making the most of living with less

I have spent much of the last two years reading and writing and talking about living differently; of knowing when enough is enough, learning to say “when”. Of slowing down, of making time for what really matters . . . But despite my reading and writing and time in the kitchen and the garden, I haven’t been living that way.

As you may have gathered from my last entry, in this time of economic hardship and uncertainty, I up and quit my job.

Now, instead of just reading about making do with less, my family and I are living it. Despite the stress and challenges, Jeff and I are determined to build a better life on one income than we had on two. We have a baby on the way and we are intent on being the ones to raise our child, which means I won’t be going back to work outside the home any time soon. So we are learning to make one income enough. And perhaps live a more joyful life in the process . . .

My not working has already removed a lot of unnecessary expenses from our life. Immediately the “latte fund”, so necessary when you need to escape from the hectic office for a shot of rocket fuel to keep you going, became moot. The cost of only one (of my many) daily trips to Starbucks keeps me in tea for weeks at home. Then there’s the lunches with the girls, and after-work drinks. The endless parade of office charity drives, birthday collections, retirement lunches. The 80 dollars a month to ride the train downtown. Hundreds and hundreds of dollars spent to stay in the latest business fashions. All those expenses – gone.

Unfortunately, the last few months at home have been spent mostly with my head in the toilet, thanks to the joys of morning sickness, but now that is passing even more economic benefits of me not working are becoming clear.

My not working means I suddenly have time to do things that lessen our families need for money even further. With one person at home, suddenly there is time for the garden, time to grow and put by food that now doesn’t need to come out of the household budget. There is job security, and then there is the security of having 12 liters of homemade stewed tomatoes in the larder. No drop in the stock market can affect the levels in my pantry!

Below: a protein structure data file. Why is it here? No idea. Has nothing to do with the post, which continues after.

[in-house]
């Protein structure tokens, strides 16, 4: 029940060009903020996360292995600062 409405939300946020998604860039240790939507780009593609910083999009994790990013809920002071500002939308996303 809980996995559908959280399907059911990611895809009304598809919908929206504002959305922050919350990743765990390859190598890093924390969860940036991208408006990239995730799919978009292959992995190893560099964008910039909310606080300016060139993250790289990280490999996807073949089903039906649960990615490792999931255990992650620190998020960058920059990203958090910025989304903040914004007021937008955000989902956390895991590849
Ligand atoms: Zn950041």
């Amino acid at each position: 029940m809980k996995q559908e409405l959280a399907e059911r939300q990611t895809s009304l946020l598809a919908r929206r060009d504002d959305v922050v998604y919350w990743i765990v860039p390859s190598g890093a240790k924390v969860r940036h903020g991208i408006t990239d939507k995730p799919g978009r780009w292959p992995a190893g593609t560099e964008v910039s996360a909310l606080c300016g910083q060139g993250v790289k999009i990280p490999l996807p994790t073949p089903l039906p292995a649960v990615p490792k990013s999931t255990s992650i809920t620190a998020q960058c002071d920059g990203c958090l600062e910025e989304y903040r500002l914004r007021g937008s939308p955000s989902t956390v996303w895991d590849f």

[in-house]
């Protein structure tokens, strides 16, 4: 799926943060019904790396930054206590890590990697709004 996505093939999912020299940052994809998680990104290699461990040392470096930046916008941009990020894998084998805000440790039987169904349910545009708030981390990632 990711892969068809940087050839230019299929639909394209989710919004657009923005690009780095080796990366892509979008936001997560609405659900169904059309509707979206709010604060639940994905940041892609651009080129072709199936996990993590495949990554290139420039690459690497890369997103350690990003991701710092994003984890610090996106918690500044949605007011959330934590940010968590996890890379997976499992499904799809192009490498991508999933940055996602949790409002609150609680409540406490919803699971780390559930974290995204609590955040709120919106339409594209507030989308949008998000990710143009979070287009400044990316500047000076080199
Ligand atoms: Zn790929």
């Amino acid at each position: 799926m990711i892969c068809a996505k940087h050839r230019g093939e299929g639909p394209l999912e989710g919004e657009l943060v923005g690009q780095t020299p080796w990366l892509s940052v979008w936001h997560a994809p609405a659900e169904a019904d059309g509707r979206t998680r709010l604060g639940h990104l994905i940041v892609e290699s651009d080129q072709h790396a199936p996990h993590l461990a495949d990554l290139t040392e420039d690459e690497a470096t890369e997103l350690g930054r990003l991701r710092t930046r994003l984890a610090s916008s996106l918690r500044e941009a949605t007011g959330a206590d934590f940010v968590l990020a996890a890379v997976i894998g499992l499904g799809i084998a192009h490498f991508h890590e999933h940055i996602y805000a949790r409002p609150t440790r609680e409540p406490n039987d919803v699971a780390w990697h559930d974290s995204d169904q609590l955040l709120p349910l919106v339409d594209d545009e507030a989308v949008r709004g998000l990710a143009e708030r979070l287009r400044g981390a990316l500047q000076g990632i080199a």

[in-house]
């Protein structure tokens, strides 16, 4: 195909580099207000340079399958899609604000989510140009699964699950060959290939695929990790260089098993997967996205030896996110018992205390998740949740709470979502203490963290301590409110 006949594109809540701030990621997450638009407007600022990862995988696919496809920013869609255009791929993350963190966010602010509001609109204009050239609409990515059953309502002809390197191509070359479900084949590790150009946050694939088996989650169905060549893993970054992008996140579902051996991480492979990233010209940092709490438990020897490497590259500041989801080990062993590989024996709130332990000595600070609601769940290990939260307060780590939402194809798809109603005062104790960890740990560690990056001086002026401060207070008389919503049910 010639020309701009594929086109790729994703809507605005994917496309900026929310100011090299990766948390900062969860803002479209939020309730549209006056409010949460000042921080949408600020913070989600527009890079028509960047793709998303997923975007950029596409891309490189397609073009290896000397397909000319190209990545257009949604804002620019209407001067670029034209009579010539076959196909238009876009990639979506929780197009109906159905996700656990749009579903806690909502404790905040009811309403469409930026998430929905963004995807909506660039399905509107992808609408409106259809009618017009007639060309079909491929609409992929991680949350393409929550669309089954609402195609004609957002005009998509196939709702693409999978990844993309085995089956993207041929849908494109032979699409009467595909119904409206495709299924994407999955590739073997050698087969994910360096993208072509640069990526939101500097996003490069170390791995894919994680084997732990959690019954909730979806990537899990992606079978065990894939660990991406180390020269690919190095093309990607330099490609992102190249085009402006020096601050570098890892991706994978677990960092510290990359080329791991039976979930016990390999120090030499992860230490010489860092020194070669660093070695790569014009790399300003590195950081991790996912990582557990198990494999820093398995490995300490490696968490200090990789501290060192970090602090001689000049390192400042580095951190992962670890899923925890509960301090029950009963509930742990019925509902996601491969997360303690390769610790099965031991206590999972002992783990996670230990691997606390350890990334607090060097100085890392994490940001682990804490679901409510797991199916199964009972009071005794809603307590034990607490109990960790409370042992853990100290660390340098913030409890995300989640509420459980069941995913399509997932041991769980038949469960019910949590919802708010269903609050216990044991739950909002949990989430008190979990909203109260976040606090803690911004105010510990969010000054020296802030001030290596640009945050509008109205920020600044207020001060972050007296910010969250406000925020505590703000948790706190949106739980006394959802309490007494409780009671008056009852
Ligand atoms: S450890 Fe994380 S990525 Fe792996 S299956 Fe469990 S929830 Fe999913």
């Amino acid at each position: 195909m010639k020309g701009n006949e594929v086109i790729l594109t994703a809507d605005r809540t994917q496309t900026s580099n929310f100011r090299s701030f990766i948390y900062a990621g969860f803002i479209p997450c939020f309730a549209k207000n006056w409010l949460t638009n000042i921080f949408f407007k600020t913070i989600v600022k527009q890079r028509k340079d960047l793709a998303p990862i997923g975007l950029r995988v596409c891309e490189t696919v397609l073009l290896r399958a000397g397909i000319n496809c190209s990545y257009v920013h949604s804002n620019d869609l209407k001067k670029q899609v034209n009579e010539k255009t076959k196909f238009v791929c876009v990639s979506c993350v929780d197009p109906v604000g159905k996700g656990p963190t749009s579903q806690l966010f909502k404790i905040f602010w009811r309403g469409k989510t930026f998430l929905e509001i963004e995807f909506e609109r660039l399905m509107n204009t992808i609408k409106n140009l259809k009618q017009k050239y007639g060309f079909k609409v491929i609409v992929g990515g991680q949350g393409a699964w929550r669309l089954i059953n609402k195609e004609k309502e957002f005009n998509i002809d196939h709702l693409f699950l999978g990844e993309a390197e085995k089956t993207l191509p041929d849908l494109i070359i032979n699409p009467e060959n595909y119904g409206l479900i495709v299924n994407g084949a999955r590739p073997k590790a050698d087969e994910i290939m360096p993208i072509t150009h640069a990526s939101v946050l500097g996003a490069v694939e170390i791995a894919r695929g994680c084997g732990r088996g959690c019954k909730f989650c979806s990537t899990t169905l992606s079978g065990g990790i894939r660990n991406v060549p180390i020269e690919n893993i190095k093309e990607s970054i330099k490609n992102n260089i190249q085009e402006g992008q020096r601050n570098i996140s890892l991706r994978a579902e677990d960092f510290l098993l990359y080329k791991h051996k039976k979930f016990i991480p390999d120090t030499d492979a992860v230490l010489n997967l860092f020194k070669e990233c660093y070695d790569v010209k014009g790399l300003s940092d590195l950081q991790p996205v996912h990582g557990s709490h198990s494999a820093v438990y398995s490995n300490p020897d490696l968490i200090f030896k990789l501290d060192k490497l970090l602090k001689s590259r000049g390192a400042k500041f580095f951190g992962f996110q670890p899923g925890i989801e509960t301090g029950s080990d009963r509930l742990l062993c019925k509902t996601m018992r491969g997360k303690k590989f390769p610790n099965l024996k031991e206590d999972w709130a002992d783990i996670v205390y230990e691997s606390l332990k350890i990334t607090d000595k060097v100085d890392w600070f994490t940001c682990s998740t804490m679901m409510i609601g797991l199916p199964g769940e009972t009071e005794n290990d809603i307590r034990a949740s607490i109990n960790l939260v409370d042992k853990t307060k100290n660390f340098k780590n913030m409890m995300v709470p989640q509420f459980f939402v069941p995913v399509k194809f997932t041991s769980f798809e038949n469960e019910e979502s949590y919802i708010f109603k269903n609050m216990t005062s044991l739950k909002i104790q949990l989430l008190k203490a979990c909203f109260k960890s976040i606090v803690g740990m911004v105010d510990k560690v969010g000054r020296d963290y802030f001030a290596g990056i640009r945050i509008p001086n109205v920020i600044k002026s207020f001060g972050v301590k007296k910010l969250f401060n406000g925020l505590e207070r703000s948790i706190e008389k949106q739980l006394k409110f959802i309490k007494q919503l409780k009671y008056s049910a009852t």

Being frugal takes time and thoughtful planning. Neither of which are easy to come by when you’re working your brains out. Our weekly grocery bill has gone from about 150 dollars a week, down to about 60, simply because I have the time to plan and cook cheaply. In the process we are eating even better than before because we are eating simple, home cooked meals. Homemade bread, soup from scratch, potatoes a million ways.

I will have more time to tend to our chickens, who are now bringing in a tiny income in egg sales. And with luck, our garden will continue to provide not only food for our table, but dollars for our budget at the same time. I have time to knit durable, inexpensive clothing for our unborn baby, and I hope to learn how to sew. I’d love to start making homemade cheese and yogurt.

It isn’t going to be easy. We live in Vancouver, with one of the highest qualities of life in the world, and one of the highest cost of living. Our mortgage is still due every month, and the property taxes aren’t going to get smaller no matter how I scrimp and save. There is an enormous amount of pressure on Jeff as the sole provider, but I am confident that as we move forward, with practice and creativity, we will be able to build a satisfying life and maybe even learn what it truly means to haveĀ enough.

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